Everybody is hung up on pork ribs. Don't get me wrong, baby-backs, St. Louis style, Country Pork Ribs (which aren't ribs at all, by the way, just cross cuts of the pork shoulder), any rib from a pig is certainly delicious, but there's something special about a beef rib. I'm not talking about the Short Ribs your mom has stewing in the crock-pot either, I'm talking about fulfilling that primal urge to grab the whole damn rib bone out of the cow, holding it like a big beefy club, and gnawing on it, caveman or Polar Bear style.
First, you gotta find them. This isn't as easy as it might sound, since we're living in an age where most meat is shipped boneless. What you want to tell your butcher is, "I'd like the whole, uncut beef ribs off of the short plate, please. Blades of 4 ribs are preferable." Here's what you're asking for:
Notice, if you cut your own cow and pulled an entire rib out, it would be about 30" long (don't think I haven't thought about cooking a whole one). The bone in a "bone-in ribeye" steak is one end of the rib. Let's face it, we don't want to ruin a prime rib roast just so you can have beef ribs, besides, the butcher would charge you a fortune to cut it up. No, we're interested in the lower half, the "Short Plate" as they say. Meat processors divide the short plate into blades of 4 ribs each before vacuuming them sealed in a cryo-vac bag and sending them to your local meat dept.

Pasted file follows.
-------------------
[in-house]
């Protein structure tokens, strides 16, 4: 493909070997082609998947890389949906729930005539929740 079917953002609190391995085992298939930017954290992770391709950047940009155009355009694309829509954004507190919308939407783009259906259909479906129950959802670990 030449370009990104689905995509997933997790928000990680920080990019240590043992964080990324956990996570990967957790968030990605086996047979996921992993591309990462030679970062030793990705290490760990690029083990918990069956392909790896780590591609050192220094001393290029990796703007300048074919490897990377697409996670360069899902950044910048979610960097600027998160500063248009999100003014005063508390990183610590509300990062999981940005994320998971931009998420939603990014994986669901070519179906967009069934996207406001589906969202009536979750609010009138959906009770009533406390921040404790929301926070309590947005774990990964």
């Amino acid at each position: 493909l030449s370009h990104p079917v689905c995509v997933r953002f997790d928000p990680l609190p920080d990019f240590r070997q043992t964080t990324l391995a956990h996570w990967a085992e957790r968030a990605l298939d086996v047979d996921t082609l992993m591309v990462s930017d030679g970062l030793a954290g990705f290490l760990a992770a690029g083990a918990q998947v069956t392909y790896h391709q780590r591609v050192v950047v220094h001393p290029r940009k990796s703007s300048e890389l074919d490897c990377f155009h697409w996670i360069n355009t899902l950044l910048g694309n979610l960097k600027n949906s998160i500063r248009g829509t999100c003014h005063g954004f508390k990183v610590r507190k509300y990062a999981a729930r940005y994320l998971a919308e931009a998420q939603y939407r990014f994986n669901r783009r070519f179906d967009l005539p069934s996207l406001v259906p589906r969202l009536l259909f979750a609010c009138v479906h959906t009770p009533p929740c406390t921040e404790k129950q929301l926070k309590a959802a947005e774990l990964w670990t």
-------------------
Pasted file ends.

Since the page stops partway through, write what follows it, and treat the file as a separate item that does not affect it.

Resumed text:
which we'll talk about in part 2.
Ok, this wraps up part 1. If you find them, I promise to help you cook them! If you have a smoker that hold them, this will be easy!!